In response to the growing mound of unpaid fines, the Ministry of justice has launched a new advertising campaign via M&C Saatchi that features Mr Fines, a suited bald man who seems to have been cast out of the mould usually reserved for stereotypical debt collectors.
Central to the campaign is a new 30-second TVC in which Mr Fines is depicted as paying visits to various Kiwis and seizing items that belong to them in lieu of payment for outstanding fines.
A spokesperson from the Ministry of Justice says that the new advertising campaign is designed to notify Kiwis of a law change and to remind them of the existing steps government can take against those who fail to pay up.
"The introduction in February this year of a new sanction – Driver Licence Stop Orders (DLSO) – provided the perfect opportunity to refresh the five-year-old 'Pay your Fines or Pay the Price' campaign, and to let people know about the new sanction, which was introduced as part of a law change," says the spokesperson.
Prior to this law change, the Ministry of Justice was already able to seize and sell property, deduct money from wages and block overseas travel for Kiwis who had outstanding fines.
"Those measures – supported by a long standing advertising campaign reminding those with money owing to 'Pay your Fines or Pay the Price' – helped reduce the total level of unpaid fines by over a quarter of a billion dollars since 2010," says the spokesperson.
Despite cutting into the total amount owed, the Ministry's spokesperson adds that the job is far from done.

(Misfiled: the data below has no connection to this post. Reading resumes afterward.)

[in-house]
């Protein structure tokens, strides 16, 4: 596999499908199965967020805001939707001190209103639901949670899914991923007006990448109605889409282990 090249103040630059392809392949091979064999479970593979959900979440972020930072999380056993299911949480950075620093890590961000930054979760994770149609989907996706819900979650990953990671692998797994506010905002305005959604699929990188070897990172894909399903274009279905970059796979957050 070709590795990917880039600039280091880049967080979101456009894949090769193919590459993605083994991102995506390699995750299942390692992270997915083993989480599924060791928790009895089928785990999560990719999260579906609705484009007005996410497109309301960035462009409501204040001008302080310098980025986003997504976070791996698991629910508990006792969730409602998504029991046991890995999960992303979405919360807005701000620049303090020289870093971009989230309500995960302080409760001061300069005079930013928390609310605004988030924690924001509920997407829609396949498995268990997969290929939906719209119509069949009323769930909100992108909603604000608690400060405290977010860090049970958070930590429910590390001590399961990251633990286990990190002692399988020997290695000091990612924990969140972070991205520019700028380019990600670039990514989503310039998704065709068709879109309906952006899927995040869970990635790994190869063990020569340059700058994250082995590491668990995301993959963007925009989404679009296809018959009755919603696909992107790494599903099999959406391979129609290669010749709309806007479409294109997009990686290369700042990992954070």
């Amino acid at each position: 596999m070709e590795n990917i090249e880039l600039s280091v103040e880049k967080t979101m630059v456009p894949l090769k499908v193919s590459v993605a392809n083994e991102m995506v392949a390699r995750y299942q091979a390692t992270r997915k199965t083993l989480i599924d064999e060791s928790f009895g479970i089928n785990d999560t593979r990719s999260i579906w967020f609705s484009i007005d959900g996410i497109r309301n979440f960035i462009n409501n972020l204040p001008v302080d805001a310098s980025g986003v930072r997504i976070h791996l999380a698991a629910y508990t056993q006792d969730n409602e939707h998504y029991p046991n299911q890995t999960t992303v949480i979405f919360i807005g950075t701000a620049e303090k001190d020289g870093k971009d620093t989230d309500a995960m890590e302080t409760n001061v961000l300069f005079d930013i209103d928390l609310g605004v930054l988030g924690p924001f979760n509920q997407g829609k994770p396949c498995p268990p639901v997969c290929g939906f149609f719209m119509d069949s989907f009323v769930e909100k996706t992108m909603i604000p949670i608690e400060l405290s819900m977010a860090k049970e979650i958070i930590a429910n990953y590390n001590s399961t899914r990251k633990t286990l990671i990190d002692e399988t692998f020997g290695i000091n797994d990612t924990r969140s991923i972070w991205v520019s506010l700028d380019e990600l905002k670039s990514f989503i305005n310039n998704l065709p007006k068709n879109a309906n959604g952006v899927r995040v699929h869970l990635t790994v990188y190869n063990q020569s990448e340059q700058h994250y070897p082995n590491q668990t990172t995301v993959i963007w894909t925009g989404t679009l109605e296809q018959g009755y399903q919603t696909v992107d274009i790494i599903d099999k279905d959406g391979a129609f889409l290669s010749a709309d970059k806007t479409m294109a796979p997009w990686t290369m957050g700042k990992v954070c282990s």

"Even with the quarter billion dollar reduction in the fines debt, there’s still $554 million owed in unpaid fines – and the vast majority of it is traffic related, meaning the DLSO could affect many people. In that context, the ability to stop people from driving by suspending their driver’s licence is a powerful new mechanism to encourage people to pay what they owe."
Even though the ad depicts a diverse range of people – which the Ministry's spokesperson says "[reflects] the real life demographics of those who have fines overdue – the DLSO sanction section at the end targets three young drivers. And this, says the spokesperson, was not a random case of casting.
"Younger drivers with fines make up a significant proportion of those potentially subject to the DLSO sanction. Men under 30 years of age, for example, make up about 30 percent of drivers with fines eligible for the DLSO."
Given that the campaign has been launched via television, radio, billboards and online executions, it would've cost the Ministry quite a few dollars. But when asked on the expense of the campaign, the Ministry's spokesperson would not be drawn into quoting a figure.
"The new campaign was launched within the Ministry’s annual budget allocation for Collections advertising. The costs are commercially sensitive," he says.
He did however add that the campaign has thus far proved to be effective in the sense that it has piqued the interest of not only those with outstanding fines but also the media.
"It’s early days yet, but so far we’re very pleased with the response. There was huge media interest in the ads, and in the new sanction to assist in payment of fines. Since the ads have run we’ve seen a significant increase in online inquiries and a 20 percent increase in calls to our contact centre."